Last Update 22:6
Friday, 18 October 2019

German Social Democrats elect Andrea Nahles as first female leader

AFP , Sunday 22 Apr 2018
Andrea Nahles
Parliamentary group leader of the Social Democratic Party (SPD) Andrea Nahles (C) is applauded by German Finance Minister and Vice-Chancellor Olaf Scholz (L) and General Secretary of the Social Democratic Party (SPD) Lars Klingbeil (R) after being elected as chairwoman of the German Social Democratic Party SPD during a party rally in Wiesbaden, Germany, on April 22, 2018. (SOURCE: AFP)
Share/Bookmark
Views: 1524
Share/Bookmark
Views: 1524

Germany's Social Democrats on Sunday elected Andrea Nahles, a combative and outspoken former labour minister, as the first woman leader of the 155-year-old party, albeit with a lacklustre vote result.

Known for her lectern-thumping speeches and occasional outbursts of child-like humour, the 47-year-old single mother joins Chancellor Angela Merkel at the top of German politics -- and as the woman who may one day seek her job.

"We're breaking though the glass ceiling in the SPD," said Nahles at the delegates' meeting in the city of Wiesbaden. "And the ceiling will stay open."

Well-connected within her party, Nahles, a former leader of its Jusos youth wing, won 66 percent of the vote, beating Simone Lange, 41, an ex-policewoman and mayor of the city of Flensburg.

The less than stellar result against an outsider reflected lingering resentment within the party against the decision, strongly promoted by Nahles, to once more govern as junior partners to Merkel's conservatives.

Conservative daily Die Welt called the outcome "a vote of no confidence" that "throws a spotlight on the conflict within the SPD".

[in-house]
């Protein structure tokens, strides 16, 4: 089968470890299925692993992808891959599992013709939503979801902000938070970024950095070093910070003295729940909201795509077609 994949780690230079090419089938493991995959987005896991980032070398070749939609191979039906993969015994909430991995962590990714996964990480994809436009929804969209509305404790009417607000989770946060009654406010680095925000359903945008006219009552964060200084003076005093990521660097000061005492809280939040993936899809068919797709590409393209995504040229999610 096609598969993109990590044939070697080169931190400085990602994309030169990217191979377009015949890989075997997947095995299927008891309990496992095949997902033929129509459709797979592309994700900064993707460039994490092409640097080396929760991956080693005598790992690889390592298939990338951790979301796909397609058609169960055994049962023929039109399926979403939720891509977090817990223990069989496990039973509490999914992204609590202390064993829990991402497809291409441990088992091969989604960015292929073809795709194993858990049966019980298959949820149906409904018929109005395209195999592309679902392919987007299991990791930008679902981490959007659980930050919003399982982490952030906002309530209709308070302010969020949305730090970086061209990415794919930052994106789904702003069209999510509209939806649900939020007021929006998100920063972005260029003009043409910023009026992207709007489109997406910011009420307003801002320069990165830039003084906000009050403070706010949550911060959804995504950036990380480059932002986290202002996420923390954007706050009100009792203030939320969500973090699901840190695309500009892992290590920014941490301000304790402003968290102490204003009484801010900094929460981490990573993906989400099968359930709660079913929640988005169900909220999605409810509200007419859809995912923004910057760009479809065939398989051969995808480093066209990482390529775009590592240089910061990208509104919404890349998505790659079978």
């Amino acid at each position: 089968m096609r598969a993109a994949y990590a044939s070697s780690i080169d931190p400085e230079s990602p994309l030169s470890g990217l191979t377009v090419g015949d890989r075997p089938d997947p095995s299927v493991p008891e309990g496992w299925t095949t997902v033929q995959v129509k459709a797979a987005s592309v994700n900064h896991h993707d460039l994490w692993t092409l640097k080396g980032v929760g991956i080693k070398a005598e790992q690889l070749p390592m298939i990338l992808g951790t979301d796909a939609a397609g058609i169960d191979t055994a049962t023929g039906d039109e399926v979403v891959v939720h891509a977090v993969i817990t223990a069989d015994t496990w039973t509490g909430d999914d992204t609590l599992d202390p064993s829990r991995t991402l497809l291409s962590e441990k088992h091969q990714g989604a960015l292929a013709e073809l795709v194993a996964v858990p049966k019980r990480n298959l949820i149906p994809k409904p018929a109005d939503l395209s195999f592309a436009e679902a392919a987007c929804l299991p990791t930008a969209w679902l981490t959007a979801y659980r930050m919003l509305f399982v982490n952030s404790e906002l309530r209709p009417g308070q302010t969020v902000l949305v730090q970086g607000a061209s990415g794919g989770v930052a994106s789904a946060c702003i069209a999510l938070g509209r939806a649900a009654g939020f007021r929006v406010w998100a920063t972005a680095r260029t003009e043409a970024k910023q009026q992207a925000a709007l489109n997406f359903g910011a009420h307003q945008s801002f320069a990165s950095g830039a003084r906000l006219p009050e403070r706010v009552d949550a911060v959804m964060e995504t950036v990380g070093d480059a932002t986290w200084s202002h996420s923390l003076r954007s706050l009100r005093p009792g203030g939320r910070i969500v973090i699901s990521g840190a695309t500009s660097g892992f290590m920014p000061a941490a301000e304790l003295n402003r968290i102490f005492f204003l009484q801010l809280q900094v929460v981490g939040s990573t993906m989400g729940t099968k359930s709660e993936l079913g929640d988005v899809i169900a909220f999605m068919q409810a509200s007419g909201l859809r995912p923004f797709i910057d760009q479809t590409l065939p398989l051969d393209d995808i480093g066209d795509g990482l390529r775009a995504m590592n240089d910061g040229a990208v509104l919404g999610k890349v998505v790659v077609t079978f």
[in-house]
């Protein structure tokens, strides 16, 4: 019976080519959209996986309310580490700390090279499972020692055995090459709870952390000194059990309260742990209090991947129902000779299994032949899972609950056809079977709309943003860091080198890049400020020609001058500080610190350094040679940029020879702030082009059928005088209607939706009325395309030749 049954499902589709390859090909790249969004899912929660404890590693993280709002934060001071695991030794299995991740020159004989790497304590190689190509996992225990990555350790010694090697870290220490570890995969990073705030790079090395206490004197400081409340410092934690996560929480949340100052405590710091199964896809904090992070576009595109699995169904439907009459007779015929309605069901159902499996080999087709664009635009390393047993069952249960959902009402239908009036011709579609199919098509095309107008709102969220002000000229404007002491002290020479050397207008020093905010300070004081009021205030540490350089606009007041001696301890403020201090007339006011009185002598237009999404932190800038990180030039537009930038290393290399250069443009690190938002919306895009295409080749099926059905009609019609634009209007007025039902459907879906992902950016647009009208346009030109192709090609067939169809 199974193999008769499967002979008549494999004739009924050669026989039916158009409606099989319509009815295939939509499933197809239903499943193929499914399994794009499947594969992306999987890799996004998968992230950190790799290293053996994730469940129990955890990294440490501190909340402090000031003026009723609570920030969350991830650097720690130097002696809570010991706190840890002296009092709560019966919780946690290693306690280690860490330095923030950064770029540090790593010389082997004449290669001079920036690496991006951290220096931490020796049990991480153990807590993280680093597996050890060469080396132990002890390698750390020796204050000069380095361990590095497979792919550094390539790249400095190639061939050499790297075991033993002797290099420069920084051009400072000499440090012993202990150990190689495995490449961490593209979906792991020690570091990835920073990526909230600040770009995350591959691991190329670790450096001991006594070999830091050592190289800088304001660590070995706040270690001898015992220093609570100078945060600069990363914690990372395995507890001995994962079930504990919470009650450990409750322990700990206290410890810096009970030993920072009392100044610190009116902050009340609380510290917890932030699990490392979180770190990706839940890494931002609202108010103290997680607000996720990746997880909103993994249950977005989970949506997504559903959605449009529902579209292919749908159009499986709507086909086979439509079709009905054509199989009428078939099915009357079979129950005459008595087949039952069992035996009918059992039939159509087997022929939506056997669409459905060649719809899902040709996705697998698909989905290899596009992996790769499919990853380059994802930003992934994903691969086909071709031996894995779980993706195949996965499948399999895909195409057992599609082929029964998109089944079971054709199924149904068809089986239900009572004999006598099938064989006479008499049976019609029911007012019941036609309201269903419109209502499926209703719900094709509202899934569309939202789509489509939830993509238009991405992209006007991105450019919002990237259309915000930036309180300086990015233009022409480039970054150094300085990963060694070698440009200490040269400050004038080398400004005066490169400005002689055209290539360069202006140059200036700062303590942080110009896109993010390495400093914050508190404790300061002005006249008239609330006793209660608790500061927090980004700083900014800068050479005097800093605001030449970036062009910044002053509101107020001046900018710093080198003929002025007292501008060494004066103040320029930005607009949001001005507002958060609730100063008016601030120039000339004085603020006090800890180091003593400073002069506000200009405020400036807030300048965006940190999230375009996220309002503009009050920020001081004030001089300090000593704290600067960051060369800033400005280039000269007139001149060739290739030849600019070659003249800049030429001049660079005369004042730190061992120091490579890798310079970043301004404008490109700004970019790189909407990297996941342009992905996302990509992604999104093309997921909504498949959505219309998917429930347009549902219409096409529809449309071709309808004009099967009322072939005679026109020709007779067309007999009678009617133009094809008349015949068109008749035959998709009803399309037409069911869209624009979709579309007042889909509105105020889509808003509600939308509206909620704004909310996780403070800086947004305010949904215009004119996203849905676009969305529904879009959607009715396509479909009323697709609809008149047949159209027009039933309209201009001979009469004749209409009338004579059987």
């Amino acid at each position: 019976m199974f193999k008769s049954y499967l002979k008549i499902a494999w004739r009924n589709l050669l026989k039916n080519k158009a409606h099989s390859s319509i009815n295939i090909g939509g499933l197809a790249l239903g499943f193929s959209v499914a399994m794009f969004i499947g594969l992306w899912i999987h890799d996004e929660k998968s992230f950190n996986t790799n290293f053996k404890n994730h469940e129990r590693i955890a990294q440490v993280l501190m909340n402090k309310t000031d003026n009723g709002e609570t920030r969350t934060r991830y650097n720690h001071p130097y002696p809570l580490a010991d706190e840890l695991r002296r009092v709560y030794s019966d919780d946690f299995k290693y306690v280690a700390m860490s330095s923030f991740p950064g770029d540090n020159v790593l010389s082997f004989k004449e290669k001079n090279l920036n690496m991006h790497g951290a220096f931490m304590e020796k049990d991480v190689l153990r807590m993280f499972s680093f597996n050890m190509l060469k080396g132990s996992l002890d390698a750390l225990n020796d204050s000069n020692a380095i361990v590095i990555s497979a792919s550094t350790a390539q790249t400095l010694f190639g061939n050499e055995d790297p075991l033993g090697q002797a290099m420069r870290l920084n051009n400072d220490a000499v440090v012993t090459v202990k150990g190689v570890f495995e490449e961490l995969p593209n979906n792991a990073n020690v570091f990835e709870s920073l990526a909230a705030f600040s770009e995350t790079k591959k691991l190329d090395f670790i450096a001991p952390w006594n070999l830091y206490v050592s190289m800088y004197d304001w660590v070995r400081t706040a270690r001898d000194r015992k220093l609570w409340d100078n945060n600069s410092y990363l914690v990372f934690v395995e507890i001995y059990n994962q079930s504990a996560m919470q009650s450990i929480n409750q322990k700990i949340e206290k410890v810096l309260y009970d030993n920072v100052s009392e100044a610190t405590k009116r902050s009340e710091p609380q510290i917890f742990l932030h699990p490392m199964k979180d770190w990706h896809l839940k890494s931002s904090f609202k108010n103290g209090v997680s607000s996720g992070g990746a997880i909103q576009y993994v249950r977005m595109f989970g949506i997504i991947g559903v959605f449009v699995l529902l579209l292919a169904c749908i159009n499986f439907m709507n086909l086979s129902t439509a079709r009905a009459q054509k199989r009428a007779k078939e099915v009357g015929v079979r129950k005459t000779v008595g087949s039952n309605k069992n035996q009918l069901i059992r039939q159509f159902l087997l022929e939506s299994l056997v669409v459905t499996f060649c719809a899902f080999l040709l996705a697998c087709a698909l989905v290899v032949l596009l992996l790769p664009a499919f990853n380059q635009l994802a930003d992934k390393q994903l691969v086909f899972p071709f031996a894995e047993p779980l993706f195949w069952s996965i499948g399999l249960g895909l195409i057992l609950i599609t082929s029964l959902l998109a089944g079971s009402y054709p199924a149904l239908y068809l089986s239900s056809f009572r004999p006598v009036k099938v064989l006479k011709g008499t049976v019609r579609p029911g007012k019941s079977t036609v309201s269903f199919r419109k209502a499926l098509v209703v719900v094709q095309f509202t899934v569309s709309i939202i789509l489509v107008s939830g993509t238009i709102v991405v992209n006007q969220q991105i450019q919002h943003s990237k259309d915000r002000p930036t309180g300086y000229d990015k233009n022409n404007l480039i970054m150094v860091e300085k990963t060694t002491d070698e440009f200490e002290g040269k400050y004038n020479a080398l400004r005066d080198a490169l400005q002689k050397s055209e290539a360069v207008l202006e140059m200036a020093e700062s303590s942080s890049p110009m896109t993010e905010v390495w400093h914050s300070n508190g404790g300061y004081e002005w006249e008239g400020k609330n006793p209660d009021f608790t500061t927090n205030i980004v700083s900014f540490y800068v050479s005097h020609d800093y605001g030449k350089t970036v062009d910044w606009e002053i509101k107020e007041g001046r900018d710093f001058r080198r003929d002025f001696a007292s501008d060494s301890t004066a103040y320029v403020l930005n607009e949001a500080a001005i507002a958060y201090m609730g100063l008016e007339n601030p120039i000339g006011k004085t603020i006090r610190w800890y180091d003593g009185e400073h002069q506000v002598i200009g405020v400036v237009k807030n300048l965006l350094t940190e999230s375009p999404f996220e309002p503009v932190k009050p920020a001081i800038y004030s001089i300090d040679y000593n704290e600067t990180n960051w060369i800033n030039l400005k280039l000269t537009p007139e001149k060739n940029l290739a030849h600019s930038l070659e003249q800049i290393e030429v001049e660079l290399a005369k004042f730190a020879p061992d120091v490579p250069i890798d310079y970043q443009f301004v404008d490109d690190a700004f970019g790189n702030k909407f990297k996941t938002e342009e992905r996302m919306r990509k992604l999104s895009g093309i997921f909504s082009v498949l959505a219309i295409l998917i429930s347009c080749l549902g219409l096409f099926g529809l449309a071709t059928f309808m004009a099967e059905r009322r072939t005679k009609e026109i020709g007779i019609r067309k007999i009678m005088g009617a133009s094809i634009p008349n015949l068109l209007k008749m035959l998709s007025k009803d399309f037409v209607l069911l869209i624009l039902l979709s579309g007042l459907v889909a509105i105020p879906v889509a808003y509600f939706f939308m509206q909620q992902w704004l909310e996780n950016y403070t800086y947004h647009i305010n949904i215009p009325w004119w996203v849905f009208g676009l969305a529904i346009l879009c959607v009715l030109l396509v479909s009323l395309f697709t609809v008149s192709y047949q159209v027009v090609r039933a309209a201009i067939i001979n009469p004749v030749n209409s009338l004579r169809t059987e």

Nonetheless, electing a female leader is "a sign of progress that was long overdue," said the SPD's outgoing interim leader, Finance Minister Olaf Scholz, who called it "a historic moment".

In the lead-up to the vote, well-wishers had ironically expressed hope that Nahles would do worse than her predecessor Martin Schulz.

A repeat of his 100-percent party backing last year amid a euphoric "Schulz hype" would be seen as a bad omen given that in the end, he scored just 20.5 percent in the September 2017 general election, the party's worst post-war result.

While Schulz's roller-coaster ride in German politics has shuddered to a halt, the task of revitalising the dispirited SPD now falls to Nahles.

A survey last week by Infratest dimap found that 47 percent of respondents doubted that the party veteran is the right person to lead a "renewal", while just one third expressed confidence.

The challenge for her labour party now will be to at once govern responsibly with Merkel, and convince its dwindling band of working-class voters that it is still their champion.

Nahles vowed that the SPD will fight for social justice and welfare, declaring that "solidarity is what is most lacking in the globalised, neoliberal, turbo-digitalised world".

She pledged a fight for decent wages as technology destroys traditional jobs, and a pro-EU foreign policy that also emphasises pacifism and international cooperation.